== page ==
This is not revisionist history, but something the tennis world knew after the Australian Open: The clay season would be the mountaintop moment of the 2019 campaign. Wimbledon is the crown jewel of tennis, yes, but in this year, Roland Garros is the tournament with the greatest long-term historical implications and reverberations.
We know why. Djokovic can complete a SECOND Novak Slam. He can become the first and likely only man ever to beat Rafa in a Roland Garros final. Rafa could turn back Djokovic one more time, something he hasn’t had a chance to do the last few years in Paris. The 2019 clay season will also be spiced up with Roger Federer’s return to red dirt. Clay is the centerpiece of the year in men’s tennis, with long-term historical resonance.
Was Djokovic thinking about Paris? No. Was he thinking about clay season? I’m not sure he was… but what I feel comfortable in saying was that Djokovic didn’t think Miami was a defining part of his season… and he’s right if he thought that way.
This leads me to a final point: You have to be fully hungry — not somewhat hungry — to win in Indian Wells and Miami.
Djokovic — during his dominant 2015-2016 run — won IW and Miami. His tank was full, and so was his appetite. Right now, I can certainly accept that Djokovic’s immersion in ATP politics played at least a small role in his lack of elite results in the United States in March.
Does this mean I buy the notion of “distractions” as a reason Djokovic lost? No… but I DO buy the idea that Djokovic was not supremely ravenous in his desire to conquer and dominate this month.
That specific nuance — not LACKING hunger, but not being hungry at the highest possible level (there is a difference) — matters.
Ask Roger Federer.
We can all agree (I hope) that Federer, as he got older, prioritized the majors. Masters 1000s weren’t insignificant, but they became less important to a slight or moderate degree.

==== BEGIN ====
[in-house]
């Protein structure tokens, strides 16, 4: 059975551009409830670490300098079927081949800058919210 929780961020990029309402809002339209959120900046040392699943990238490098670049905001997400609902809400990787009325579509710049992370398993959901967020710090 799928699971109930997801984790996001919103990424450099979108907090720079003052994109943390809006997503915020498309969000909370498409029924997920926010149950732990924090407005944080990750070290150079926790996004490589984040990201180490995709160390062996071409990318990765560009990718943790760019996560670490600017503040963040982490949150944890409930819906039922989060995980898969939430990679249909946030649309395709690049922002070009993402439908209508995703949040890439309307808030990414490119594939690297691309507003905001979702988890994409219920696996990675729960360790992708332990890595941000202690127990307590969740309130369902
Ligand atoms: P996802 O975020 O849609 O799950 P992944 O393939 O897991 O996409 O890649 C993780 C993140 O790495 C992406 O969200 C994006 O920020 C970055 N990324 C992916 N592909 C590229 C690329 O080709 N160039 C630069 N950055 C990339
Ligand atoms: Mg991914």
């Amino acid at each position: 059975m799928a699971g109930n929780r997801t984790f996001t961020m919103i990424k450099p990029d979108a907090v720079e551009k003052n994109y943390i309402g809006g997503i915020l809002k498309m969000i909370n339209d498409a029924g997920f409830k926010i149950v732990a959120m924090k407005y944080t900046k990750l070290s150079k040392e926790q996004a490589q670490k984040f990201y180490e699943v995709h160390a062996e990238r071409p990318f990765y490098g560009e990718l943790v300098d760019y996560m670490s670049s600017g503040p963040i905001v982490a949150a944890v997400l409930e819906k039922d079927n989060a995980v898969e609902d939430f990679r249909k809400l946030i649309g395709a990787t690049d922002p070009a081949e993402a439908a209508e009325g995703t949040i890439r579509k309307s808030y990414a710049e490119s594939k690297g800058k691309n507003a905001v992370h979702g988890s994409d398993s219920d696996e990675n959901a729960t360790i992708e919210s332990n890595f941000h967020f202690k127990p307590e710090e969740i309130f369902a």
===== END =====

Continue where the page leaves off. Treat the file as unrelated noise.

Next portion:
When looking at Djokovic, I don’t think the Masters 1000s are less important for him — not on a general level.
I DO, however, think that CERTAIN specific Masters are less important. IW and Miami are two of them, given their in-between place on the calendar.
We know that if the tennis calendar was more properly arranged, Indian Wells and Miami would be hardcourt lead-ins to the Australian Open, which would conclude the winter/early spring hardcourt season. That’s not the case. As it is now, the IW and Miami tournaments exist on an island; they are the rare Masters tournaments which mark an end to a surface-specific part of the tennis season. No other Masters 1000s share that identity.
Monte Carlo, Madrid and Rome feed into Roland Garros, which ends the spring clay season. Canada and Cincinnati feed into the U.S. Open, the conclusion of the North American summer hardcourt season. Shanghai and Bercy feed into the ATP Finals, the year-end championship.
Indian Wells and Miami are “tweener” events, and so for any player who values the majors, those tournaments — as one gets older — will lose a measure of their value.
Federer didn’t win a Sunshine Double from 2007 through 2016. Obviously, guys named Djokovic and Nadal had a lot to do with this, but we can say that Federer — though still very hungry — didn’t have that 100-percent hunger it takes to thrive at those tournaments. He might have been 98-percent hungry, but that two percent matters.
That’s how I view Djokovic.
He cared. He wasn’t THAT distracted. His opponent beat him fair and square. He wasn’t good enough… but a small degree of focus or clarity or hunger definitely matters at this level.
Djokovic valued Cincinnati more than Toronto. He, I think, values Monte Carlo through Rome over Indian Wells and Miami.
I don’t think Djokovic made a mistake so much as he knew this was the time of year when he didn’t have to be at his best. That’s not a Roland Garros-centric view — at least, I don’t think it has to be seen that way.
I think it is more an acknowledgment that the pilot light won’t be fully lit at all points during a year, especially as Djokovic turns 32 in May.
We all remember the Pax Djokovic from 2015, a dominant season better than any other male tennis season in the Open Era since Laver’s 1969 masterpiece. That memory of 2015 makes some of us think the current Djokovic can still be THAT player.
Maybe he still can be… but now, it is probably wise to not expect it, at least not as much as we once did.